Updated from a story that originally ran on Dec. 24
The Thomas Fire, which has burned for more than three weeks in Ventura and Santa Barbara counties, is now 89 percent contained. The fire has scorched 281,620 acres, making it the largest fire in modern California history.
More good news, authorities expect to contain the fire sooner than their previous estimate of Jan. 7, as long as weather conditions remain favorable — that is, no fierce Santa Ana winds. Meteorologists predict 10 mph winds and temperatures in the high 60s to low 70s.
The Thomas Fire has destroyed 1,063 structures and damages another 280 since it started on Dec. 4.
Officials report that the fire line from Ventura to Santa Barbara is secure although fuels in the fire area remain critically dry. Crews are working to strengthen established containment lines near communities while mopping up hot spots along the fire perimeter.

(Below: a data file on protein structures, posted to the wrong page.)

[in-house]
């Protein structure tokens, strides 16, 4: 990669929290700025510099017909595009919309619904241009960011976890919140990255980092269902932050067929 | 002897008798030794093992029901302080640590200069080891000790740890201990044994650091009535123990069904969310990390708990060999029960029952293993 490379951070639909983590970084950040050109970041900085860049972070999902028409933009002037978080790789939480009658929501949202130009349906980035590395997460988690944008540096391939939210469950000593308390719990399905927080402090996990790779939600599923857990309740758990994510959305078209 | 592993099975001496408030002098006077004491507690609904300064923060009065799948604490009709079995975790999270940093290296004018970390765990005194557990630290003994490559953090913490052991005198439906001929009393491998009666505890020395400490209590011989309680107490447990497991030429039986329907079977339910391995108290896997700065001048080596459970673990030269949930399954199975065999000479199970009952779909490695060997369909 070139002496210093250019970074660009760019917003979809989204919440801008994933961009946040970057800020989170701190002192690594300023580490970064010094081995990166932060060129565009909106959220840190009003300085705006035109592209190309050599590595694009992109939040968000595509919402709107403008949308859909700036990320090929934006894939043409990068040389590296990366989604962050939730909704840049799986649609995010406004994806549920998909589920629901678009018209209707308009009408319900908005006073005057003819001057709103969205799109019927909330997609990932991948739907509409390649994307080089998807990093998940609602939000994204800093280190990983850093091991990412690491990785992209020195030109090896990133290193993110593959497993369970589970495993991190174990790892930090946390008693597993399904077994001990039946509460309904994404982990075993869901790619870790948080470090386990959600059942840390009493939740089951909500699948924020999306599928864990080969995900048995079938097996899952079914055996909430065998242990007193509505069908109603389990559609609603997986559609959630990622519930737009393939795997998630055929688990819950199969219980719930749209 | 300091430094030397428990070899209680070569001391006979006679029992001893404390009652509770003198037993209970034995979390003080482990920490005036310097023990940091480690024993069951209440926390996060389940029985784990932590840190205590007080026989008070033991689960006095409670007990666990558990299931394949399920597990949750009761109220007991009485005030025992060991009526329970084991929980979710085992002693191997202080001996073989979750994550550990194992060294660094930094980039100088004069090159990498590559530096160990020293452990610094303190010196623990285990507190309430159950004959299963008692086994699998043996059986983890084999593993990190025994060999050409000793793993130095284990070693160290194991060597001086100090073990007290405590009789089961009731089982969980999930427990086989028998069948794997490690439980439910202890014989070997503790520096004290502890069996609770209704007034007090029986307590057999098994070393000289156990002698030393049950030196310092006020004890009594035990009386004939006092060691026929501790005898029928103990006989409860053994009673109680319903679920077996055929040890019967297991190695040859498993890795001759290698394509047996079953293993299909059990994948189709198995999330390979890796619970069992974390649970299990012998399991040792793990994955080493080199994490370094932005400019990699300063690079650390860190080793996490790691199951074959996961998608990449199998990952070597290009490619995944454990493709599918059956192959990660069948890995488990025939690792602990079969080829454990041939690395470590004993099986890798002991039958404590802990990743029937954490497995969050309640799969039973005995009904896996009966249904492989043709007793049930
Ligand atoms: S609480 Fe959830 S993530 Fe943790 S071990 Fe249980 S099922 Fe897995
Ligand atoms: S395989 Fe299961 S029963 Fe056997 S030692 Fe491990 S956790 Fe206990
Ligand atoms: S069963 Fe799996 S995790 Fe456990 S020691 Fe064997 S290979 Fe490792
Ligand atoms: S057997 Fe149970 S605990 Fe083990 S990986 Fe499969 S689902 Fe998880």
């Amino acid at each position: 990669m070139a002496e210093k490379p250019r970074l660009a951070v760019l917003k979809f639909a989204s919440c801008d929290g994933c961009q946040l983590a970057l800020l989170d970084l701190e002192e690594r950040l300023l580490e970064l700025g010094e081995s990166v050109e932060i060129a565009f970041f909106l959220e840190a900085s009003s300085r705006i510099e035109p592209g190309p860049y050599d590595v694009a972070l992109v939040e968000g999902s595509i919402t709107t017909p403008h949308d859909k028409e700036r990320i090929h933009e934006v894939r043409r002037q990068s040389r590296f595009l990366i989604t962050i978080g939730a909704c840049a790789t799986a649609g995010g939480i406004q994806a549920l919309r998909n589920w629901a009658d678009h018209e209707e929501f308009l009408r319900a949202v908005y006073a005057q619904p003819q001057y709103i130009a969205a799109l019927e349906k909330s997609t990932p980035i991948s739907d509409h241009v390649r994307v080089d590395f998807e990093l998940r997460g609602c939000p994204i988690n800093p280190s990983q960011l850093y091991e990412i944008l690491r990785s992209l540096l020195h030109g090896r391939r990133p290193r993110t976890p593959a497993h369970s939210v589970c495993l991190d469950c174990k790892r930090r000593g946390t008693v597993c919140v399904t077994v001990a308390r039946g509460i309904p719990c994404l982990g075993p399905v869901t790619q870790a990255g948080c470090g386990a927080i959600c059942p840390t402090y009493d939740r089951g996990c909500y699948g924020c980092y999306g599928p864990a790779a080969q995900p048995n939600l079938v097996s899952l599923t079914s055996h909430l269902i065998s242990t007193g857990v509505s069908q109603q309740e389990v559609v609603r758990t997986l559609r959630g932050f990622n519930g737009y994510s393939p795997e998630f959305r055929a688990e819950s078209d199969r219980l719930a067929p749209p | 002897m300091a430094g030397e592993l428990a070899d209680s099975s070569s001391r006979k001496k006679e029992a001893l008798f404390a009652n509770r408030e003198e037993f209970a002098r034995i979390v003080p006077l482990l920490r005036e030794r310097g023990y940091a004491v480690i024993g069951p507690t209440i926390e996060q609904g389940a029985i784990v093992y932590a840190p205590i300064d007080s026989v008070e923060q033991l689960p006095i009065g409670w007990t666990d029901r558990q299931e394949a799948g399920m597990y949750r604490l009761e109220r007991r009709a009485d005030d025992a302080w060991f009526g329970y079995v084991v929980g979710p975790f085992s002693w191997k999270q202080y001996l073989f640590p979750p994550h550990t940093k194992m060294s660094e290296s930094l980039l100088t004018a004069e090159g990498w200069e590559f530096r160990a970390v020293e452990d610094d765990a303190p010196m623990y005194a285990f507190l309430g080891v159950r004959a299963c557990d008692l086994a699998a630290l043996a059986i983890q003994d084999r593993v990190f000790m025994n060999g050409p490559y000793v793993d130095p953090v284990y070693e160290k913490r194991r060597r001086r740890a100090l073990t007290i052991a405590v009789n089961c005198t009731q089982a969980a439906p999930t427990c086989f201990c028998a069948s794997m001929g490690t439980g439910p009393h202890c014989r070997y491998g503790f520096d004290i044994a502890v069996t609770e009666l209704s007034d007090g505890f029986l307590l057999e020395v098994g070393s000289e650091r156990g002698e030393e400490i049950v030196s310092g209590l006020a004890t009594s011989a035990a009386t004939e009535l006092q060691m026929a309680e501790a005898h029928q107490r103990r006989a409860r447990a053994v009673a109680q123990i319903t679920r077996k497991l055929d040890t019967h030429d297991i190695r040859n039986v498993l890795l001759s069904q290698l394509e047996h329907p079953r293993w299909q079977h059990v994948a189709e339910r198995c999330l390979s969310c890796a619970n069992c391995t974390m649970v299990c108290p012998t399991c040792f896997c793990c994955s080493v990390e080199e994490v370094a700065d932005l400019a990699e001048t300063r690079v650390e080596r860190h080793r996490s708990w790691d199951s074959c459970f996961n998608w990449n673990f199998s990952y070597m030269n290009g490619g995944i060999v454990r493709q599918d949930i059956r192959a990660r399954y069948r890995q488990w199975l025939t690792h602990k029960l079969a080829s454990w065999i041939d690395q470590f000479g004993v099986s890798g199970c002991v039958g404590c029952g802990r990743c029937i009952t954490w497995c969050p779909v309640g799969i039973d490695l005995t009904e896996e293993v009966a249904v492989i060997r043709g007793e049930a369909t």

Firefighting crews and aircraft are on standby in case of any flare-ups or new fires in the area.
Residents reported seeing smoke on Saturday near Tule Creek. That was from a hotspot that flared up inside the burn area. Officials say it posed no threat to nearby fire lines. Other hot spots remain in the Bear Heaven area.
Locals might see an increase in wild animals that have been displaced by the fire. If you encounter any, don't get close to them, don't feed them and if there's any threat to humans, you can call 911.
Route 33 at Fairview Rd. remains closed. Portions of the Los Padres National Forest are also closed.
All mandatory evacuation orders related to the Thomas Fire have been lifted.